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Photo by Ryan Kost, Andes & Amazon Semester.

1 Month Reflection

Everybody and their mama knows that hiking is NOT my ideal activity. The feelings of physical exhaustion test my limits in ways that are highly uncomfortable for me. It just seems like the nature scene that should be appreciated as one hikes is completely overshadowed by thirst, leg cramps, and headaches. This journey so far has consisted of a fair amount of hiking trips. It’s weird because I was aware they were going to happen, but I feel like I completely overlooked the amount we were doing and only focused on the parts of the program that most appealed to me.

Apart from not appreciating hiking, I also am distant from nature. It’s not that I’m afraid of the outdoors, I just don’t seem to appreciate it. To give context, I’m a city kid and while I’ve had my fair share of nature sightings, my world view does not seem to take in the reality of how beautiful my surroundings are. Being a city kid isn’t even a scapegoat I can use as the beautiful architecture of the skyscrapers I see almost everyday are under appreciated by me as well. I love my Chicago skyline especially with its added reflection in Lake Michigan, however the amount of times I think about the lake at an environmental standpoint (when I’m not physically looking at the lake and seeing a Gatorade bottle floating atop) is little to none. I’ve always promoted the whole “let’s take five minute showers” and  “plug out your chargers when you’re not using them” and have actually been consciously trying to follow through (well maybe not the shower thing all the time), however it honestly feels like a load of crap. It never really feels like my actions truly affect the environment, which is probably because I’m so disconnected from nature. Don’t get me wrong, the documentaries and clips I have seen regarding the deterioration of nature always get me inspired. But that inspiration soon wears away as I solely go through the motions of aiding the environment. Of course going through the movements is better than not doing anything at all, however my time here has showed my detachment from the “great” outdoors is highly unsettling.

Being in Bolivia and being surrounded by people who are seemingly so attached and appreciative of the environment has made me rethink my whole mindset of the outdoors. I remember one night in Coroico we were looking towards the mountains, and I tried to take a picture of it, but couldn’t quite get a clear photo. I expressed my annoyance with that and one of my fellow Dragons stated, “I think there’s a beauty in not being able to take a picture.” In my head I was like, “that makes no sense, I just want a freaking picture.” However, now and after hiking the Andes, I am starting to understand the gravity of this beauty that everybody raves about. I would be lying to you if I said that these mountains didn’t all look the damn same, but that’s really not the point. I am starting to learn that mountains and nature as a whole are providers. They are part of the network of life, but I’ve simply been eliminating them from mind, deeming them insignificant.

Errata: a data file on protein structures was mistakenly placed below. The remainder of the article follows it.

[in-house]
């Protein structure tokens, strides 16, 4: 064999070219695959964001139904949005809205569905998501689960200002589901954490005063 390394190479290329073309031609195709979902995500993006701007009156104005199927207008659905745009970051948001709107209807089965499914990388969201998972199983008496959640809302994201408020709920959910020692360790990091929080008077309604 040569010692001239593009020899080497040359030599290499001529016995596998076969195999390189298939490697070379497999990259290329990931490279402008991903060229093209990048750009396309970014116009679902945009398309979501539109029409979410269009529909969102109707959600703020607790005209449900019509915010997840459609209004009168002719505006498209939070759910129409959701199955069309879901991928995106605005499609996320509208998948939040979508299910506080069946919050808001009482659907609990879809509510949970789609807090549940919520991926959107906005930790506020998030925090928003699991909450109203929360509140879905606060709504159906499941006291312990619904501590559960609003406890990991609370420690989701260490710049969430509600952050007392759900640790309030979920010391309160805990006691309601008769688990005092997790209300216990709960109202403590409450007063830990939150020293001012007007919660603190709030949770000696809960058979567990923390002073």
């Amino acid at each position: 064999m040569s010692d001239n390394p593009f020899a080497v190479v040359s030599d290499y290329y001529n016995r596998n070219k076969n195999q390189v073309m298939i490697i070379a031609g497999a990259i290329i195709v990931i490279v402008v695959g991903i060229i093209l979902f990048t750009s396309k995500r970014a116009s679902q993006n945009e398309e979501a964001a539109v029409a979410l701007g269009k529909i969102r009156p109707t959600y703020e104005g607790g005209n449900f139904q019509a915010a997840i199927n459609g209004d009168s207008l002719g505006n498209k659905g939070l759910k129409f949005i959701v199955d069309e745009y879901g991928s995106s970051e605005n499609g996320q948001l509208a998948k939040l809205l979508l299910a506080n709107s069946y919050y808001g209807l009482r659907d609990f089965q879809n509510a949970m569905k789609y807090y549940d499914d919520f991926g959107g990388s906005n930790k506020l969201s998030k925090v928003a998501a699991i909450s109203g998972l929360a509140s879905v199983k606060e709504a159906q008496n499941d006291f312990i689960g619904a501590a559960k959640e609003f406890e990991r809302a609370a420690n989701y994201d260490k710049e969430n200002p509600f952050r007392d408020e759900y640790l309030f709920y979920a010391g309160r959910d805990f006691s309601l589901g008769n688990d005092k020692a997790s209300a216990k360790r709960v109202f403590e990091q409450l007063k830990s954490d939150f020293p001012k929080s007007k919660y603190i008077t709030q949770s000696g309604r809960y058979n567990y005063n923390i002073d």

Furthermore, we have been learning about the concept of ayni or reciprocity, where essentially nothing is inherently ours, leading us to a cycle of giving or receiving everything our hands touch. This goes beyond materials, which is the part that intrigues me the most because this is where the participation of nature comes to play. The mountains gives us the privilege to hike up its body and see the world from a greater lens. Hiking is not punishment as I’ve thought. It’s a privilege. We simply do not deserve to take anything from its natural state or to expect anything from nature. We humans are not holding our end of the ayni bargain as seen with the looming and present climate change. So to think nothing of a relationship with nature is essentially doing harm.

At Tuni Condoriri, we hiked up to a glacier. I didn’t even know it was a glacier until people told me. Granted, there was a huge chunk ice and snow, but I honestly thought it was going to be a lot grander. My instructor was telling some of the other Dragons (I wasn’t there because it took me a good 15-20 minutes after them to arrive) that the glacier melted since they took the hike last year. Hearing that and taking into account that I did not even realize I was in front of a glacier, I have better realized the effects we as humans have on nature. While it shouldn’t take a hike up to a glacier to realize that, it really did spark certain revelations about my relationship with nature and how I simply have to improve my awareness and appreciation.